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Chutes and Ladders

by Ross Goldstein

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1.
Amae 01:08
2.
Diabolo 02:22
3.
2020 02:23
4.
5.
6.
Dispatches 00:57
7.
8.
Socorro 01:47
9.
10.
11.

about

The Mellotron has graced songs by some of rock's most important and popular artists: David Bowie's “Space Oddity,” King Crimson's “The Court Of The Crimson King,” and the Rolling Stones' “2000 Light Years From Home,” to name but a few. Yet it's always seemed more like a side dish than a main course in these contexts. Ross Goldstein—a rock musician with psychedelic inclinations (see his recordings with Devin Gary & Ross, Fog Window, etc.)—decided to thrust the Mellotron to the forefront with a trilogy of albums that culminates in the riveting new collection Chutes And Ladders, which follows 2018's The Eighth House and 2020's Timoka.

Musicians who've used the Mellotron know that it's a notoriously temperamental instrument yet coveted for its ability to generate a panoply of orchestral sounds and timbres. Therefore it's not surprising that it enjoyed a vogue among progressive rock bands in the late '60s and '70s; however, it faded from prominence in the ensuing decades when synthesizers became more affordable.

Goldstein's embrace of the versatile keyboard—albeit a digital simulation of the original invention—represents a bold move into rarely explored sonic territory. Exploring the Mellotron in depth convinced Goldstein to avoid replicating its most familiar tropes, as heard, for example, on the Beatles' “Strawberry Fields Forever” and the Moody Blues' Days Of Future Passed.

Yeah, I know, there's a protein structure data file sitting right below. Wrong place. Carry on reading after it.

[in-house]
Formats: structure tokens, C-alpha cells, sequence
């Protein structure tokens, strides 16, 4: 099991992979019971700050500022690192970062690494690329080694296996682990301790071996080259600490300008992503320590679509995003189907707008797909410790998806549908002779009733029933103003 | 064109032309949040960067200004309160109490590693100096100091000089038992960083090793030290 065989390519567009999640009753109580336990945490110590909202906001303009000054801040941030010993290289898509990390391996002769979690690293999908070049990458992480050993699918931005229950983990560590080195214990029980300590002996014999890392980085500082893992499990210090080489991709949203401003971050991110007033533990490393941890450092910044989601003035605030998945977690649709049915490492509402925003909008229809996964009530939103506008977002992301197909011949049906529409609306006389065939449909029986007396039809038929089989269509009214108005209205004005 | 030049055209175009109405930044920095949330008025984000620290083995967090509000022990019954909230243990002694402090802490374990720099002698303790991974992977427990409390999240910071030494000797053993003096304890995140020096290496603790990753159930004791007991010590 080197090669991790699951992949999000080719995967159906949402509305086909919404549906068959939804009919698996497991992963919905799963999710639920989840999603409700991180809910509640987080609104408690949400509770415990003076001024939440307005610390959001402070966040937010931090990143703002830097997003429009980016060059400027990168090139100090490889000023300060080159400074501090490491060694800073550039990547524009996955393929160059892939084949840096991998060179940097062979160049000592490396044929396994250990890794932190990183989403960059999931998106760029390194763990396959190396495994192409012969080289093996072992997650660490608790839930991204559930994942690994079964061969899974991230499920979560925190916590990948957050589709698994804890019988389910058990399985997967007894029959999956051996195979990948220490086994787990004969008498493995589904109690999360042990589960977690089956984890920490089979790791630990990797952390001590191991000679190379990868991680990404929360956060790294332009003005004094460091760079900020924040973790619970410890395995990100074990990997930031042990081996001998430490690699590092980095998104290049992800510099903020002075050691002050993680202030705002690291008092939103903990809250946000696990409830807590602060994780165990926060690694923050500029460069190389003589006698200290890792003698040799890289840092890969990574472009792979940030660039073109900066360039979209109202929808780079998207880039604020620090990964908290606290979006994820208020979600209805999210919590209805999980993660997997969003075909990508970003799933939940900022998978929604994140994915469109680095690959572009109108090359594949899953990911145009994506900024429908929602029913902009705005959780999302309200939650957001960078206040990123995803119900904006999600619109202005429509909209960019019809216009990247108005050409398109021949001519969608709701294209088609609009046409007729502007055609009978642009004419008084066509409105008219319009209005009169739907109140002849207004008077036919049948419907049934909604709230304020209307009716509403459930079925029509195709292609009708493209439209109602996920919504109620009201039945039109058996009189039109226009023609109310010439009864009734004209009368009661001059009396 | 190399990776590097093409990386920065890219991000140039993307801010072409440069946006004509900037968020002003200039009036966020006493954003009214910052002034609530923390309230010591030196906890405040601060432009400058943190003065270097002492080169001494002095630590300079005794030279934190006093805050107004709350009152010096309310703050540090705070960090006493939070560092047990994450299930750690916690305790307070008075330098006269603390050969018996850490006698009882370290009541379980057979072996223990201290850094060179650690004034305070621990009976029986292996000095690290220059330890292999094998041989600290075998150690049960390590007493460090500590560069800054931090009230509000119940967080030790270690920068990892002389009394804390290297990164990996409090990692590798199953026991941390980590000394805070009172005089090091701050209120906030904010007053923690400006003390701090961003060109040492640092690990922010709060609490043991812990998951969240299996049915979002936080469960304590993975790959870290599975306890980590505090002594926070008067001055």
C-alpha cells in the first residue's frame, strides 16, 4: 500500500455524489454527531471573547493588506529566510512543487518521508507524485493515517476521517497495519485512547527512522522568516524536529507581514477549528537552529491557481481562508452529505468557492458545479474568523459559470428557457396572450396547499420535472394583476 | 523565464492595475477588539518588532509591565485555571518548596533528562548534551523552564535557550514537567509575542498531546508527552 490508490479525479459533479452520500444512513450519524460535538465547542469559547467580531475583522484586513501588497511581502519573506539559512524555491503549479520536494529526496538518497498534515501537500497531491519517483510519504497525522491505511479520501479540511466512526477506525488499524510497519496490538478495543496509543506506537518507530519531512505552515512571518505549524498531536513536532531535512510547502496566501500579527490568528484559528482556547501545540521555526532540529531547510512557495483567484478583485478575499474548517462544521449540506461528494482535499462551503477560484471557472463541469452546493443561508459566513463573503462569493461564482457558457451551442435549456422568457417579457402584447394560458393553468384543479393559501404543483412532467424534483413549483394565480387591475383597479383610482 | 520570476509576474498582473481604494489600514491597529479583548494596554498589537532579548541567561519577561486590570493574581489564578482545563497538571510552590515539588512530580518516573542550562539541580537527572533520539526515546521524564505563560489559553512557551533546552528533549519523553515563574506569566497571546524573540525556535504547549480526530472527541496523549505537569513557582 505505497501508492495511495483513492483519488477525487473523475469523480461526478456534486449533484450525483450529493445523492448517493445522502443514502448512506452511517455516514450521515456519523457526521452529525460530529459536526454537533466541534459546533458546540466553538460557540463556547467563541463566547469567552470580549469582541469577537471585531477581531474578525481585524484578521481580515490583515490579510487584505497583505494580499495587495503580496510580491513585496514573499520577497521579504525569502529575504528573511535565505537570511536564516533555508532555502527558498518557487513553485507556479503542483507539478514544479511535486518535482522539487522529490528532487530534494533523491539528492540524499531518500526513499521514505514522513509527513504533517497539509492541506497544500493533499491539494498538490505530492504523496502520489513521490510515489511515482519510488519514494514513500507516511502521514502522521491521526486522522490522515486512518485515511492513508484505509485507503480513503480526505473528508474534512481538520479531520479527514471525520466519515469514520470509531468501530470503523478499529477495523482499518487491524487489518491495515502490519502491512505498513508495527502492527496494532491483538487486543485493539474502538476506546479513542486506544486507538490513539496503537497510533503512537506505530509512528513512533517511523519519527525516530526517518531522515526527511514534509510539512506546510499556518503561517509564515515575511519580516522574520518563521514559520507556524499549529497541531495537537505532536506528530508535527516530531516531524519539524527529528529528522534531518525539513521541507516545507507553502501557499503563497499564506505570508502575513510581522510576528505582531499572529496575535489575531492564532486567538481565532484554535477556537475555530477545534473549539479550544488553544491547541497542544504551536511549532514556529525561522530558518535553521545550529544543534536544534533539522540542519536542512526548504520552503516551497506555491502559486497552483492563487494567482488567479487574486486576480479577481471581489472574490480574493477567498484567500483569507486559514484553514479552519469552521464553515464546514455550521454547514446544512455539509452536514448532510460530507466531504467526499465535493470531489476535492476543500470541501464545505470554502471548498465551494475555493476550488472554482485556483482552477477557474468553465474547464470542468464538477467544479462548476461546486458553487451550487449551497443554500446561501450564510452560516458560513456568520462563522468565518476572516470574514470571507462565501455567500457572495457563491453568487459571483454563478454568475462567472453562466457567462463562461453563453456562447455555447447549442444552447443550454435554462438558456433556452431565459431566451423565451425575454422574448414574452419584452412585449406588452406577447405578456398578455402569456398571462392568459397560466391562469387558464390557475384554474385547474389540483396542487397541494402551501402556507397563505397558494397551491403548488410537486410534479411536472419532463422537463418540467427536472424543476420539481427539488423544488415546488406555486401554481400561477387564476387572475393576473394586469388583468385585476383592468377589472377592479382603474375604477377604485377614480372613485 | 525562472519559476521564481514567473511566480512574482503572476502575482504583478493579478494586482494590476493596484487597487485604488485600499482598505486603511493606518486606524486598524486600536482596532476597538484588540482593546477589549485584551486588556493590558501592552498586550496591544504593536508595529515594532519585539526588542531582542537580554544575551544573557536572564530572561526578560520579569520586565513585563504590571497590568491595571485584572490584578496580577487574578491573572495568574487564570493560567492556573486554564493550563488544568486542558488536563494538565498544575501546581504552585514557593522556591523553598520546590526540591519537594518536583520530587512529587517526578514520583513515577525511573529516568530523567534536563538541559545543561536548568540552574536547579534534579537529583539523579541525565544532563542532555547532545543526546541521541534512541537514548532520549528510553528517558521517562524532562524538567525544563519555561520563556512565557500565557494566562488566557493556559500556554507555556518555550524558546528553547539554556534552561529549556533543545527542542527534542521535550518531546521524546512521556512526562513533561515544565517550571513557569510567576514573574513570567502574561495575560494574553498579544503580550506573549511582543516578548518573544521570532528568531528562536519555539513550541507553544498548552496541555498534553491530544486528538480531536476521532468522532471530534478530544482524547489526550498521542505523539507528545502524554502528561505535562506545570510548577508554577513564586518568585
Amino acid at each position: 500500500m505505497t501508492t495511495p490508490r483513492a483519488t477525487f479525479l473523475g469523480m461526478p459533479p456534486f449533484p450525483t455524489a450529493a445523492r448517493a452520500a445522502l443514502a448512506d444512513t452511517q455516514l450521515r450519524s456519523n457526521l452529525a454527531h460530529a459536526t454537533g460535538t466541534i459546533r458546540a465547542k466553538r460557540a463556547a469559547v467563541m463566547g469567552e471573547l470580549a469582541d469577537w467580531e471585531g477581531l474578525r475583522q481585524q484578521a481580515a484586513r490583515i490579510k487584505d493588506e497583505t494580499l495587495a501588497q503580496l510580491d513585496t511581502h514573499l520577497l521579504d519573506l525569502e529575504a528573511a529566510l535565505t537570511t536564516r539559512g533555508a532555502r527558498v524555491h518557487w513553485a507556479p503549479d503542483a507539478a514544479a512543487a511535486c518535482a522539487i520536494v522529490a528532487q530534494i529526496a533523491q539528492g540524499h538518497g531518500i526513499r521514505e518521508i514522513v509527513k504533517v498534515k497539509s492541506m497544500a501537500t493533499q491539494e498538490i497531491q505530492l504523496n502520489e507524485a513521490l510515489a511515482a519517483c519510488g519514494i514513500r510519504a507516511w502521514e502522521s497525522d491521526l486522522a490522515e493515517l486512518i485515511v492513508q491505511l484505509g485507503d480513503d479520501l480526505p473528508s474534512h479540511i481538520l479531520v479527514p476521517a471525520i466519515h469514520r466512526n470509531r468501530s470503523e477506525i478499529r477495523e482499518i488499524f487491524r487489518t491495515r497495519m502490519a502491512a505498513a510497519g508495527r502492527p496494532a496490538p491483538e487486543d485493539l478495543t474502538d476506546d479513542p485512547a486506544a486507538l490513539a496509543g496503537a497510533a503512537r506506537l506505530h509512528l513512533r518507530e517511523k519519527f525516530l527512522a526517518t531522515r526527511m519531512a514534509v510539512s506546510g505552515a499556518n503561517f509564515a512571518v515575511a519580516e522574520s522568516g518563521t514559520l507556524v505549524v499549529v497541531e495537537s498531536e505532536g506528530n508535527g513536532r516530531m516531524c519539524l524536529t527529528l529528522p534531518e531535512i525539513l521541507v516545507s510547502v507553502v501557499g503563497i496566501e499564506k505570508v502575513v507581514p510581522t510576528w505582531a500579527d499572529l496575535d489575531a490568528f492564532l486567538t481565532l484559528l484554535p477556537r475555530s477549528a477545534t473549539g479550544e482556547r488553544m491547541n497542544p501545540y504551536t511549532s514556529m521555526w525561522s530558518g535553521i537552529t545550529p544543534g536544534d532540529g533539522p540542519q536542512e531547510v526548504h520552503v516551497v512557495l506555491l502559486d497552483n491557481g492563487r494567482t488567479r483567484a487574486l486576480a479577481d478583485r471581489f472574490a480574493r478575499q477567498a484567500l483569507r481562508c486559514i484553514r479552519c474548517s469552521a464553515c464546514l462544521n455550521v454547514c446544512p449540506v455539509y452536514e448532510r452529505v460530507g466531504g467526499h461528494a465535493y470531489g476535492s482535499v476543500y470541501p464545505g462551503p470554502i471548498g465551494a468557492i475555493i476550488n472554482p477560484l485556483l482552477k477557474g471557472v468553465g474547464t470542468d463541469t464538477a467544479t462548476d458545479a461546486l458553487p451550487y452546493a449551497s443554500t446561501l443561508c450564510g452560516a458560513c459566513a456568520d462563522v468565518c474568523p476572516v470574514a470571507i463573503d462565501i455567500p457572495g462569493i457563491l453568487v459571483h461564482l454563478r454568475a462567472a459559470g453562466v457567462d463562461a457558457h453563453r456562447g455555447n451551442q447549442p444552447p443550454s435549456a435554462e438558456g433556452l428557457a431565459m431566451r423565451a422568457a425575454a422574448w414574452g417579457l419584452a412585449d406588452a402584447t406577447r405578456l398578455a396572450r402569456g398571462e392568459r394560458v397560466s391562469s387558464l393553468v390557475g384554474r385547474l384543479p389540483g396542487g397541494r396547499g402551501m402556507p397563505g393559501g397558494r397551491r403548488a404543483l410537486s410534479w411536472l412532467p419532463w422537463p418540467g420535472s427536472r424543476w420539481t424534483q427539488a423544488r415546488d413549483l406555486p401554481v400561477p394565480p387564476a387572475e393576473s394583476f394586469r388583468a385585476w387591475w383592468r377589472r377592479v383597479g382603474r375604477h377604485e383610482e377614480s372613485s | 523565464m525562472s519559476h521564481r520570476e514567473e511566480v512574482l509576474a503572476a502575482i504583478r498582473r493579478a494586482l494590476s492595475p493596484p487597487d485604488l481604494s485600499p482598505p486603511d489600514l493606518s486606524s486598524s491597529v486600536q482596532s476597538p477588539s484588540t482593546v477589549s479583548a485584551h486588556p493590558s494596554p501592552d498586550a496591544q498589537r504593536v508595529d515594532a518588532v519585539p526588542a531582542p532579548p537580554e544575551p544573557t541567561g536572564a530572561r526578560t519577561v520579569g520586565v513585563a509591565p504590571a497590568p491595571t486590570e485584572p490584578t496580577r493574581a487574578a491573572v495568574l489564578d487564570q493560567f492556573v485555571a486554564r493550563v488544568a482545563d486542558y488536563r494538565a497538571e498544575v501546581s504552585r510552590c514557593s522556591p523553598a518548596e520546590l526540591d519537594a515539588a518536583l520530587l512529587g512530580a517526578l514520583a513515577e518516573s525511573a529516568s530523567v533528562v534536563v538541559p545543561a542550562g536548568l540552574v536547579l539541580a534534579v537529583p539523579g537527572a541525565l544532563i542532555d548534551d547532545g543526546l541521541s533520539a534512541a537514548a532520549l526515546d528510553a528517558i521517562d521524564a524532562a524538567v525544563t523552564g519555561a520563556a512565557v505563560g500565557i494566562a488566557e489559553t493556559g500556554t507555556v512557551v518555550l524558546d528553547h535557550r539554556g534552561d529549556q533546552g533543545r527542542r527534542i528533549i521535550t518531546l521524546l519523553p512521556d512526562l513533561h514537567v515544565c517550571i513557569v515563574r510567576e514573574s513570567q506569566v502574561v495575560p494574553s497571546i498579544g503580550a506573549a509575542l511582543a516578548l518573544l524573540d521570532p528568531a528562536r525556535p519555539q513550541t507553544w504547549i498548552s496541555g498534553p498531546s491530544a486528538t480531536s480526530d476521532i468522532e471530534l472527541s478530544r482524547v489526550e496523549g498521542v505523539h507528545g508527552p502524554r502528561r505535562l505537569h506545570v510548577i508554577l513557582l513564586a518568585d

The trilogy contains only two sounds not derived from the Mellotron: Goldstein's cat at the end of side A on Timoka and on The Eighth House, a hot springs field recording appears. Every other sound on all three LPs comes from the Mellotron soundcard library.

The Eighth House is an interiorized, spectral soundworld that shares affinities with the Ghost Box label's “hauntological” extrapolations of eldritch soundtracks and '70s European library music. Timoka—whose title comes from a city in Ingmar Bergman's 1963 film The Silence—revels in unfathomably bleak, dank atmospheres in which the low frequencies are the highlights. At its best, Timoka wrings maximal tension and drama from minimal means and glowers like a rarefied science-fiction film score. Chutes And Ladders finds Goldstein coaxing the most vivid and varied sounds from his Mellotron yet. 

In a sense, the trilogy seems as if it could be Goldstein's calling card for film directors. The more adventurous ones would be wise to seek out his ingenious mastery of myriad moods with a single tool at his disposal. To its creator's mind, Chutes is a soundtrack for a movie that doesn't exist, but it should—perhaps a psychological horror thriller set in a remote location.

Chutes reveals Goldstein's mastery of subtle mood shifts and tonal shading. On “Diabolo,” what sounds like the long sustain from a vibraphone creates a feeling of fraught suspense and conflicted wonder. “2020” stands as one of Goldstein's strangest pieces (apt, given what went down that year), its ill drones, abrupt pivots in mood, and quick cuts from contentment to contentiousness leaving the listener thrillingly disoriented. Similar sorcery animates “The Blue Desert,” a tour de force in which unsettling, faux-operatic male vocals and ominous, low-end drones are cross-hatched with enigmatic smears of xylophone-like timbres and a string resonance that's the aural equivalent of a UFO. Goldstein's love of classical music surfaces on “Allegretto (Beethoven)” and “Largo (Shostakovich).” The former evokes a stately procession through a 17th-century cathedral, its elegant melody bearing a rich chiaroscuro of tones, while the latter bestows an ancient chamber-music beauty that wears its ominousness lightly.

Part of what makes Chutes And Ladders so deeply rewarding are the Mellotron's imperfections, which result in what Goldstein calls the “microtonal shifts” that lend a continuity to the trilogy. In a sense, Chutes And Ladders stands as a testament to Goldstein's ability to harness the Mellotron's kaleidoscopic variety of sounds into uncanny orchestral maneuvers. 

Dave Segal, Seattle, June 2021

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released October 29, 2021

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Ross Goldstein New York, New York

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